|Israeli falafel (Photo: tasteatlas.com)
Bao Tram: Welcome back to VOV’s Cultural Rendezvous, Professor Nir Avieli! In our previous program, you gave us an overview of Israeli cuisine. You said Israeli cuisine is the cuisine of immigrants, meaning that Israeli cuisine is diverse. So what dish is the most popular among them?
Nir Avieli: I think that the most popular food in Israel is hummus but it is true that there is a variety of food here and preferences change all the time. So it's not only one favorite. Like fashion, it comes and goes, especially as a result of globalization. Falafel is another example. We like it. My children, if you tell them, let’s go to eat falafel, anytime they will say yes.
Bao Tram: Tell us more details about falafel? What is it?
Nir Avieli: Falafel is made from chickpeas. As a meal it can be prepared as a falafel sandwich made of pita bread and containing salad, vegetables, and sometimes cabbage and pickles added to a hummus spread and tahini or sesame paste. You then mix with lemon, salt, garlic and water. So it acts as a base for the falafel. The falafel itself is a ball-shaped. To prepare the falafel, you soak chickpeas in water for many hours and then grind them and mix inside “rau thơm” and maybe old bread. And then you roll the mix into balls and deep fry them, then add them to the pita. When you take a bite, some things are dry, some things are wet, some things are soft, some things are crunchy, some things are hot, some are liquid, and some are more solid. You will have a very interesting bite because there are many flavors at the same moment. It’s vegan and it's relatively cheap, between 5 and 8 USD. One falafel sandwich like this is a lunch.
Bao Tram: As you describe, falafel is quite delicious, especially the stuffing and the sauce, at least in my imagination. But this makes me a bit worried about the way to serve it. What things should I pay attention to?
Nir Avieli: Most people simply stand in the street, you holding the pita in your hand with a napkin, and it always drops on your clothes because it has the sauce and the sauce always makes you dirty! So one very important thing about falafel is that never eat falafel on a blind date! Never on a blind date! If you want to meet a girl or a boy in the first meeting, never eat falafel because it makes you look very, very unsexy. Often in falafel, they also put the pickles and there are some veggies. They put them on the outside, so you can take and eat separately. You eat with your hands. It's a very popular.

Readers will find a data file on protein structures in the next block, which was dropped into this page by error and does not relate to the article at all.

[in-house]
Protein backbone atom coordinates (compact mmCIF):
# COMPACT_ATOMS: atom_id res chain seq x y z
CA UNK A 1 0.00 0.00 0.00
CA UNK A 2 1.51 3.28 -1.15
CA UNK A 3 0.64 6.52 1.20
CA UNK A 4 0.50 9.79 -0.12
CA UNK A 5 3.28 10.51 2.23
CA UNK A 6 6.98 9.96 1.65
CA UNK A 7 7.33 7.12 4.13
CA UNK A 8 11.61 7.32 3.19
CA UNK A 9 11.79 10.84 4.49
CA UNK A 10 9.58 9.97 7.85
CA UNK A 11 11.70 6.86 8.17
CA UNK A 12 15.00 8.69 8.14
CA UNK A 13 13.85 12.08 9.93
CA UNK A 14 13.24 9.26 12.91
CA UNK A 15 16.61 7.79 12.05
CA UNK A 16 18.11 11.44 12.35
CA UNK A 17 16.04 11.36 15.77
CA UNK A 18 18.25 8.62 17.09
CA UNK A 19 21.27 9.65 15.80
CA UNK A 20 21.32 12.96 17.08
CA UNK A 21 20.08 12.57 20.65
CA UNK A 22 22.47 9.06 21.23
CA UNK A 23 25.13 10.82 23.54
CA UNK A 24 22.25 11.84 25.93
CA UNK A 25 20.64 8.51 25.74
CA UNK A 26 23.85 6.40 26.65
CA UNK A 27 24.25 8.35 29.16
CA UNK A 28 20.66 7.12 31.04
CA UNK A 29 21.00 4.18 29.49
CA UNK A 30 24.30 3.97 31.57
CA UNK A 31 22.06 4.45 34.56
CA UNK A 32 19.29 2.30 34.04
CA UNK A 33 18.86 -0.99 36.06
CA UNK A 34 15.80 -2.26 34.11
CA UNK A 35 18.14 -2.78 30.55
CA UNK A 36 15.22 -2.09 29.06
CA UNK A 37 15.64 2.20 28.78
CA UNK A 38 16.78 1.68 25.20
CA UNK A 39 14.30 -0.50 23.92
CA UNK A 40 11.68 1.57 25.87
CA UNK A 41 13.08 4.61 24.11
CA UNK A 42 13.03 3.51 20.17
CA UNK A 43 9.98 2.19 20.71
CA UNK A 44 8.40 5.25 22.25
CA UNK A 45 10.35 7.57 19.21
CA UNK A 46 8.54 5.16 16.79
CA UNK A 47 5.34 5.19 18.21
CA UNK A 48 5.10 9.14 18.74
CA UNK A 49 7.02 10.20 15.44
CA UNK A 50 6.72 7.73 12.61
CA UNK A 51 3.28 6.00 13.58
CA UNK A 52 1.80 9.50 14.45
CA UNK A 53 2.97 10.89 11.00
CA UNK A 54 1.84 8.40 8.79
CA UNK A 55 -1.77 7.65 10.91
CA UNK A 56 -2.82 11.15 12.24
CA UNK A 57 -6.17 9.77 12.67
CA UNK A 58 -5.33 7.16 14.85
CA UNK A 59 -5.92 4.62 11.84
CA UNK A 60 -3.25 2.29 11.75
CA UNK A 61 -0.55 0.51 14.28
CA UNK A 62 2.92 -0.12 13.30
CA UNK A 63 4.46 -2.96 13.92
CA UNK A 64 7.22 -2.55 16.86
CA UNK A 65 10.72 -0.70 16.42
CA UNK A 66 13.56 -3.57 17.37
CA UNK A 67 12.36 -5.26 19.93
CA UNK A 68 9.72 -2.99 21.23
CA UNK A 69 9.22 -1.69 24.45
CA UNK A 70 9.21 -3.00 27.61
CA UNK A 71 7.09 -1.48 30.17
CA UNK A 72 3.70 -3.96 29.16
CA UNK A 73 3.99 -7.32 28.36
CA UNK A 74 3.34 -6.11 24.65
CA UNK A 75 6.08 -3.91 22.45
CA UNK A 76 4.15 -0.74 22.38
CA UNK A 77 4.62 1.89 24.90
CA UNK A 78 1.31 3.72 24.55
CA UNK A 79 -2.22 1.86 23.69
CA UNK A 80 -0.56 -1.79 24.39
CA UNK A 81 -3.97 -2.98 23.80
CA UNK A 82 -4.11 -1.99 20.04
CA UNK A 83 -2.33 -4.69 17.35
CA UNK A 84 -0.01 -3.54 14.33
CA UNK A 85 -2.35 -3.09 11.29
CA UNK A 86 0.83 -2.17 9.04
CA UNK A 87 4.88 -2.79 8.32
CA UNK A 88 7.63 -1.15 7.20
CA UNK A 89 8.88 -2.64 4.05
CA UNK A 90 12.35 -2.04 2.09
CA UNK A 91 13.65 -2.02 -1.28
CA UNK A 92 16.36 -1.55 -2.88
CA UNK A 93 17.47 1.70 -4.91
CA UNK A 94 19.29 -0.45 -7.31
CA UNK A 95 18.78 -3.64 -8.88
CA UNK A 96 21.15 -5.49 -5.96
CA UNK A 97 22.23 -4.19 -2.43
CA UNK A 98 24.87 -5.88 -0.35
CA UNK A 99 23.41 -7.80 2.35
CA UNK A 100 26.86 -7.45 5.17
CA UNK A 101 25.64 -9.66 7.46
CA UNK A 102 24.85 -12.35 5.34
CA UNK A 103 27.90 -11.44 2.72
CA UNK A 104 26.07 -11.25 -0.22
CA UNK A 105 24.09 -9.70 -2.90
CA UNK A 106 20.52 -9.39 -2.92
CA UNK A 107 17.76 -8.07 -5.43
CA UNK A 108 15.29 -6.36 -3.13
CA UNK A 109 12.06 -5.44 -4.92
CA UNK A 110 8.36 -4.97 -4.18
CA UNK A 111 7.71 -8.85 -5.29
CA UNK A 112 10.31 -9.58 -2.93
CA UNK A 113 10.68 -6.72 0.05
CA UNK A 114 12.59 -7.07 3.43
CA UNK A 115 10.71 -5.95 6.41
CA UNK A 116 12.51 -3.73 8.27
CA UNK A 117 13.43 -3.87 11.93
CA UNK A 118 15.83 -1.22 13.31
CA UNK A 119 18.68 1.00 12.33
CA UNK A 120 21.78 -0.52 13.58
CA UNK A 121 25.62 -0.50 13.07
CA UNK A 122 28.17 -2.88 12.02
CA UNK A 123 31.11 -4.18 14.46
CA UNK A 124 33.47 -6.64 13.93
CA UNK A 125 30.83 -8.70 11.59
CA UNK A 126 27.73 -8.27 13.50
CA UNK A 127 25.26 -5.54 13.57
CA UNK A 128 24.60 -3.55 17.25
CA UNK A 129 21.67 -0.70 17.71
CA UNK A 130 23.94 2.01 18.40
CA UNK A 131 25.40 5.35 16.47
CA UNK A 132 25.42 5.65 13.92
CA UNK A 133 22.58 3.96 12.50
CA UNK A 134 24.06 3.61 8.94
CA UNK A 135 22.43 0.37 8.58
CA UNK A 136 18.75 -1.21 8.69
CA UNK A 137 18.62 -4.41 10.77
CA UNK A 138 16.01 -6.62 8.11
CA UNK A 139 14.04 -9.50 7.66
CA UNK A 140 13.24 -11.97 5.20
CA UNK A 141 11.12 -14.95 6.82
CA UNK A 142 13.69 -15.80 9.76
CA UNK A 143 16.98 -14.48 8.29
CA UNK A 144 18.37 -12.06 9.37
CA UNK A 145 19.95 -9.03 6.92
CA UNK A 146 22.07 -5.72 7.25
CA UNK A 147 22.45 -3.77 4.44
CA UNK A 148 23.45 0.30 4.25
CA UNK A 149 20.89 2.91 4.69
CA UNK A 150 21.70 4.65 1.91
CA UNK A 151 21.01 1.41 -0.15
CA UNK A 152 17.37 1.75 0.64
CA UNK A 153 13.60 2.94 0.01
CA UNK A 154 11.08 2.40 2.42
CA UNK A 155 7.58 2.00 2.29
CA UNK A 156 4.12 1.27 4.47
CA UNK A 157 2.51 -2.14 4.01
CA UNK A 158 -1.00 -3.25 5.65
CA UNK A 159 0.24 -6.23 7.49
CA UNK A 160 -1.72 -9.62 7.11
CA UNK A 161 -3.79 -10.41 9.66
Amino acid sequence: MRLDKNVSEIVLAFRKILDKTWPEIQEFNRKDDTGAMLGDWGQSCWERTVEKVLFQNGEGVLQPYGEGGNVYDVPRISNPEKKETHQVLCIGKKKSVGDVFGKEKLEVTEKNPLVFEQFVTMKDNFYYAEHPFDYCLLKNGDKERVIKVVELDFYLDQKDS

|Falafel is stuffed in pita bread with chopped tomatoes, onion, and green pepper, altogether drizzled with tahini. (Photo: Minh Hien)
Bao Tram: It’s obvious that there are quite lots of things placed inside a falafel. It also requires many steps to make the dish. So do you think I can make it at home?
Nir Avieli: No, buy it outside! Don't make it at home! Don't try to do it at home. It's actually not very complicated. To be honest, it's not the most complicated meal in the world but it takes a lot of talent. I think maybe for Vietnamese, you may like to do it.
Bao Tram: You said at the beginning that your children are always ready to go to eat falafel at anytime. Why is it so popular?
Nir Avieli: That's an interesting question. First of all, let's be clear about this. It’s the Palestinian dish, not only Arab but specifically Palestinian. It belongs to the cuisine that was called Shami cuisine, which originated in Syria, Lebanon, Palestine, and northern Jordan. This is a classic specialty of this area because Egypt also has falafel but they make it from different “đậu xanh” (green beans) instead of “đậu ván” (fava beans). So when the Jews came to Israel, they wanted to feel that they belonged here. They wanted to reconnect because nearly 2000 years ago they left the region. Some of them were in Poland, some of them were in Russia, some of them were in Iraq, but not here. So they wanted to reconnect and they felt that falafel is one way of reconnecting. It’s like if I immigrated to Vietnam and I say okay from now on I eat every day “Phở” or “Mỳ Quảng” or “Bún” and I feel that I am a local. So this falafel is specifically very local.
Bao Tram: Thank you, Professor Nir Avieli, for joining us today to talk about Israeli falafel.
Nir Avieli: “Hẹn gặp lại nhé” – See you soon, bye bye!
Professor Nir Avieli is a cultural anthropologist at the Department of Sociology and Anthropology, Ben Gurion University, Israel. He is mainly interested in the anthropology of food and in the anthropology of tourism.
He has been conducting ethnographic research in the central Vietnamese town of Hoi An since 1998. His book “Rice Talks: Food and Community in a Vietnamese Town” published in 2012 is a culinary ethnography of Hoi An.
Nir conducted ethnographic research also in Thailand, India, Singapore and Israel.
He completed a book manuscript titled: "Food and Power: A Culinary Ethnography of Israel" .
He is now doing a new research in Greece about free time, leisure time.